At the turn of the century, Microsoft vanquished Netscape in the browser wars. For a while, that victory looked permanent. The battle had been ugly: A federal court found that Microsoft illegally used its Windows monopoly to expand Internet Explorer's market share; Netscape never recovered from its loss. For most computer users, though, the browser wars were sublime: The Web browser was invented in 1992, and within five years, with hundreds of developers at both Microsoft and Netscape pumping out code, browsers became fast, stable, and capable of some very neat tricks.
These days, Web designers boast about all they can do with AJAX, the set of technologies that allow Web sites to emulate desktop-app behavior like drag-and-drop (think Google Maps or Yahoo Mail). AJAX runs on code that was created by Microsoft and Netscape as competitive weapons during the browser wars. Yes, today's glorious Web was made possible by yesterday's bruising business confrontation. All of us should rejoice, then, at the dawn of Browser War II.
On Tuesday, Google released a Web browser called Chrome. This new piece of software enters a crowded field of browsers looking for your love. Microsoft will soon offer the final revision of Internet Explorer 8, which is currently in beta release. (Both Chrome and IE 8 run only on Windows, though Google says it's creating versions for other platforms.) In June, Mozilla put out Version 3 of its popular open-source, cross-platform Firefox browser, and Version 3.1 is available in alpha *. The Norwegian software company Opera also recently released its latest eponymous, innovative, cult-hit browser. And Apple is now working on Version 4 of Safari for Mac and Windows.
All this competition is great news, because the world desperately needs a better Web browser. For at least four years, Firefox has been the gold standard among techies; I've been using it as my primary browser for at least that long. For a while, I loved it. I appreciated its smart, clean user interface, its tabs and keyboard shortcuts, and most of all—Firefox's killer feature—its ability to run a smorgasbord of useful third-party add-ons. But Firefox is hobbled by a couple of major flaws. It hogs system resources: Use it for a while, and it eats up huge swaths of your computer's memory, eventually becoming as slow as the Web browser on your iPhone. Firefox is also prone to crashing: Load up an errant Web page, and you risk bringing the program to a halt. (This problem makes session-recovery add-ons like Tab Mix Plus essential. *)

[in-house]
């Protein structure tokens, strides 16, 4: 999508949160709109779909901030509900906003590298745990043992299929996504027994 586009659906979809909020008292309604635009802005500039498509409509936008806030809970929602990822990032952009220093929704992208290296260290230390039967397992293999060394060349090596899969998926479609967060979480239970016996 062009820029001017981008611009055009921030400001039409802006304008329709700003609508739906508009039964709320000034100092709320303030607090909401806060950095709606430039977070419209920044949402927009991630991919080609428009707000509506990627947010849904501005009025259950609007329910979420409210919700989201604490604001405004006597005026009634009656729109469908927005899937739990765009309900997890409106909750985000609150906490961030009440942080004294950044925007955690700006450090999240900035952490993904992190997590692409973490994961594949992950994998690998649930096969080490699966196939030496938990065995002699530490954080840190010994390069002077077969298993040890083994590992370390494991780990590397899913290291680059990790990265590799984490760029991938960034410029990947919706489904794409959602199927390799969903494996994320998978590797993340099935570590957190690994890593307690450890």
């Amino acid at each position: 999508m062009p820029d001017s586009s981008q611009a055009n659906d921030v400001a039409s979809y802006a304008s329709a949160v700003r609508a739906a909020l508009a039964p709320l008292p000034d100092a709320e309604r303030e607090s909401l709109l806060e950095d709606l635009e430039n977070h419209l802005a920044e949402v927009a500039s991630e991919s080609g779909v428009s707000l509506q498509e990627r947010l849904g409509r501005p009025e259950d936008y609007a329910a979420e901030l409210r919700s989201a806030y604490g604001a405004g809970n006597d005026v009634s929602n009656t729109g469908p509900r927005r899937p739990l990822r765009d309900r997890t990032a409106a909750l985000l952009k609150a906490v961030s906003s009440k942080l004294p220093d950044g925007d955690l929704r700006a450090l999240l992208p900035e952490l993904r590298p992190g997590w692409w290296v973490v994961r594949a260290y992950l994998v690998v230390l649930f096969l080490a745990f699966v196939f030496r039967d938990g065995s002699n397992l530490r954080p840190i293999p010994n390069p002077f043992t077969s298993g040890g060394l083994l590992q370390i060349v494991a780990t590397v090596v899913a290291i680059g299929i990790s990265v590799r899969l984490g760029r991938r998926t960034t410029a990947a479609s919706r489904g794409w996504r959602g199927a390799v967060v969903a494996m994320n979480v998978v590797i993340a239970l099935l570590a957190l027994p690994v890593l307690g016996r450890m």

Admittedly, I'm not an ordinary Web user—I use my browser as a research tool, mail app, calendar, media player, and a tabbed to-do list. At any point during the day, I've got three or four browser windows open, each with 20 to 30 Web pages running in tabs. I understand that this bespeaks a kind of insanity, but with Web sites growing ever more useful and Web users growing ever more addicted, it's the sort of insanity that afflicts an increasing number people.
The wonderful thing about Google's new browser, then, is that it's been built with the singular purpose of handling a hefty workload. While I'm not yet ready to switch to Chrome as my permanent browser—it's got some odd user interface quirks, lacks a few useful features, and doesn't have Firefox's hordes of plug-ins—I've found it to be delightfully fast and stable. So far, it's run everything that I've thrown at it without bringing my computer to a halt. For that alone, I think Google's on to something.
If you're into comics about computer code, the 38-page book Google commissioned to unveil Chrome—illustrated by cartoonist Scott McCloud—does a fine job explaining what's new here. The gist is that most Web browsers do a lot of "single-threaded" work: Much of the processing is controlled by a few subroutines that can do only one thing at a time, which is why your entire Firefox session slows down when a single tab out of many encounters some kind of error.
Chrome, on the other hand, runs each big bit of code in its own dedicated "process"—distinct computational threads that enjoy their own memory resources. Just as Windows runs Photoshop and iTunes at the same time without letting each bother the other, Chrome lets its processes do different tasks in parallel. If one Chrome tab is busy loading Google Reader, another Chrome tab won't be crimped while refreshing the New York Times site. Best of all, if one process crashes, your full browser session remains intact. I've inadvertently learned many different ways to make Firefox crash; none of these tricks worked on Chrome. The best I could do was crash a single process—this brought down an individual tab, but Chrome kept running.
You aren't likely to notice Chrome's tech improvements when you load it up for the first time. What you'll see is a minimalist app, one missing several features that you're used to in other browsers. For example, Chrome presents no good way to manage bookmarks. Still, there are some innovative features. Instead of an address bar and a search box, Chrome uses only one input bar in which you're free to type either something like "slate.com" or "slate article on sarah palin." Chrome is smart enough to figure out when to take you to a Web page and when to perform a Web search. It also lists other recently visited sites containing slate, palin, or other like terms.